It’s a whole new year, and Dunkin’ Donuts is already touting more natural recipes.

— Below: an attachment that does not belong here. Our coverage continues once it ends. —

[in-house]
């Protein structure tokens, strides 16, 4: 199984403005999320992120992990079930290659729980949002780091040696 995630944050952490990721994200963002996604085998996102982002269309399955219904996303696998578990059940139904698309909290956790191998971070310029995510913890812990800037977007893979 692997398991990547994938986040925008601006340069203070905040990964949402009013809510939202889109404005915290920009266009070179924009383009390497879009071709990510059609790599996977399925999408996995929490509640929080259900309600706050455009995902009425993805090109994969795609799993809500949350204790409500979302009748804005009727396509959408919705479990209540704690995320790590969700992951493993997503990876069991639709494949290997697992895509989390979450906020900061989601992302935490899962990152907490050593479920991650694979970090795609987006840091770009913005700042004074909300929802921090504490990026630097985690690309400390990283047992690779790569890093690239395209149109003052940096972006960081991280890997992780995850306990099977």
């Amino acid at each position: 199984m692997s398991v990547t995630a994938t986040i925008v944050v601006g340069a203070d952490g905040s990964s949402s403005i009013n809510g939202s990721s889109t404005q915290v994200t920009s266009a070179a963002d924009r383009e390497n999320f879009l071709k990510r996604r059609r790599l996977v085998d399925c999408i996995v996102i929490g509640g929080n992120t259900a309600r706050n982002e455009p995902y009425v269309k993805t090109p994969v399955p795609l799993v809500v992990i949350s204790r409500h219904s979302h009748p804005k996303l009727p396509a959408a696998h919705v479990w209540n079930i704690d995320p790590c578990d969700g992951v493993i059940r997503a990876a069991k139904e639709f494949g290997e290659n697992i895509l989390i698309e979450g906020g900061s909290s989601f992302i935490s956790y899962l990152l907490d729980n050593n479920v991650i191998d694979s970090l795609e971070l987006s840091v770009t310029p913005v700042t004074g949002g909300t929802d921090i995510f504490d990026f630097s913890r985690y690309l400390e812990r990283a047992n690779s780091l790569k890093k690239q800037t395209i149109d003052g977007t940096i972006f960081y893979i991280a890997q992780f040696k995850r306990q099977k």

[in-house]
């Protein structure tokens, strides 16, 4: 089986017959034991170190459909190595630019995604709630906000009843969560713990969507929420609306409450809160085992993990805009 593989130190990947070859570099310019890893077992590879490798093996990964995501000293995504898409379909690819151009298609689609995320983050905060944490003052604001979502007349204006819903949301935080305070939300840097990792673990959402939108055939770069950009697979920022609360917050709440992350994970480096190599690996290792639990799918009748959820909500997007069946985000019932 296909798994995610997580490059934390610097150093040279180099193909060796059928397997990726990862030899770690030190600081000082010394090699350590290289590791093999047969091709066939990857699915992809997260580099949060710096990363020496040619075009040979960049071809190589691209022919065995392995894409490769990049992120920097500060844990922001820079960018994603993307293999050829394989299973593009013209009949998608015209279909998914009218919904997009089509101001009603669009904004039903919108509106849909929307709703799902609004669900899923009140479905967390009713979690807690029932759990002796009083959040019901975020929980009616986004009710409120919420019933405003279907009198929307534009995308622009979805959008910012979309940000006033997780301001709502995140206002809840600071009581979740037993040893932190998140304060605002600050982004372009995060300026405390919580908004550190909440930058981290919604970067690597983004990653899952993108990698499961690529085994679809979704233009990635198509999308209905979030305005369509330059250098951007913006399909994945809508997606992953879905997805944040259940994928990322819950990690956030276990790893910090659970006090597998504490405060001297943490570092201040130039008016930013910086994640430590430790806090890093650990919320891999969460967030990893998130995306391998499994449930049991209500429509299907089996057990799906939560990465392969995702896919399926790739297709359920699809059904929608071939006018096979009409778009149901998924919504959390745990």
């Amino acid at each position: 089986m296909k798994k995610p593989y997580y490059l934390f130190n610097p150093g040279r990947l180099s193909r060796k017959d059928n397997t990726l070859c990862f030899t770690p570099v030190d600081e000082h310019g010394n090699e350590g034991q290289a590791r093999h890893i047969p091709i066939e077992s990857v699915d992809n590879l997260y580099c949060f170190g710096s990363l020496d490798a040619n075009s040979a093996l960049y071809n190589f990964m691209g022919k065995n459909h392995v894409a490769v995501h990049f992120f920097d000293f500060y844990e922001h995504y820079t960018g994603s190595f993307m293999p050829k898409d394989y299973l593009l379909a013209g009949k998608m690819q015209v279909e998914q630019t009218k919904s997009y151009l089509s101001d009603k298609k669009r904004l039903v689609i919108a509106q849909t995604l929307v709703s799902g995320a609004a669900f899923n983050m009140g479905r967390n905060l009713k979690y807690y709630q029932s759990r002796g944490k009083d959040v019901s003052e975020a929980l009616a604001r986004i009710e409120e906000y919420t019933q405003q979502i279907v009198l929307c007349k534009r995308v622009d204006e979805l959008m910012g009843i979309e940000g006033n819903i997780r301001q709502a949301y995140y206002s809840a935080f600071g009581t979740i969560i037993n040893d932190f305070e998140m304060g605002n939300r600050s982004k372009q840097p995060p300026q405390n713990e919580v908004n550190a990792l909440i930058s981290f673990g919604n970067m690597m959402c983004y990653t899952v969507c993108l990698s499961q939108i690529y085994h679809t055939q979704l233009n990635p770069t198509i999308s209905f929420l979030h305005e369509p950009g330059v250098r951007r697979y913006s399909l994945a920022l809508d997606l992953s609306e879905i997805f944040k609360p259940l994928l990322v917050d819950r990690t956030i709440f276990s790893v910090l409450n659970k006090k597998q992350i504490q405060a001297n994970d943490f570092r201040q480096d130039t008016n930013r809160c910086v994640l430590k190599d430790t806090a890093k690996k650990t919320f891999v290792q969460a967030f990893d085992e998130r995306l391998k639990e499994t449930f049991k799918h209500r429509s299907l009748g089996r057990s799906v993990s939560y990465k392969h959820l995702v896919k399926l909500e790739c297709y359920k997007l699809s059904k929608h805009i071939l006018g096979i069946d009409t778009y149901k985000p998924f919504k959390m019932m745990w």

On Jan. 4, the Canton, Mass.-based chain announced that not only have they removed all artificial dyes from doughnuts sold in the U.S., but parent company Dunkin’ Brands Group intends to remove artificial dyes from all beverages and food by the end of 2018 as well.“We are pleased to start the New Year with exciting and important donut news for our guests. Eliminating artificial dyes from our donuts is an incredible milestone moment for a fun brand whose products are synonymous with bright, colorful confections,” chief marketing officer Tony Weisman said via press release. MCDONALD’S, TACO BELL AND WENDY’S DEBUTING CHEAP MENU ITEMS AMID FAST-FOOD PRICE WARS “After years of research and development, we are thrilled to be taking such a big step in providing guests with simpler ingredients while still delivering the delicious taste and vivid colors expected with our donuts,” Weisman added. “We look forward to sharing a sweet 2018 with more donut news and innovative new flavors in the months ahead." That’s not the only thing they are slimming down, either. According to the Boston Herald, Dunkin’ plans to reduce its menu by 10 percent across the country by mid-March. IN-N-OUT ADDS HOT COCOA TO MENU, BUT IT'S NOT EXACTLY WHAT TWITTER WANTED Waving goodbye (for now) to smoothies, select afternoon sandwiches, flatbread items, peach, caramel and mocha flavor coffee shots, as well as some muffins and bagel and cream cheese combinations that were optional for restaurants, the streamlined menu has been unveiled early at Dunkin’ Donuts locations across New England. According to the release, the reduction hopes to speed up service and simplify preparation for Dunkin’ staffers. FOLLOW US ON FACEBOOK FOR MORE FOX LIFESTYLE NEWS Of the slimmer menu and all-natural dyes, DD’s vice president of operations strategy and supply chain, Chris Fuqua, told the Herald that the new menu rollouts have arrived at a great time. “Franchisees have been asking for something like this for quite some time,” Fuqua said. “Consumers have been looking for less artificiality in their food in general.” As if we needed another reason for a Dunkin’ run.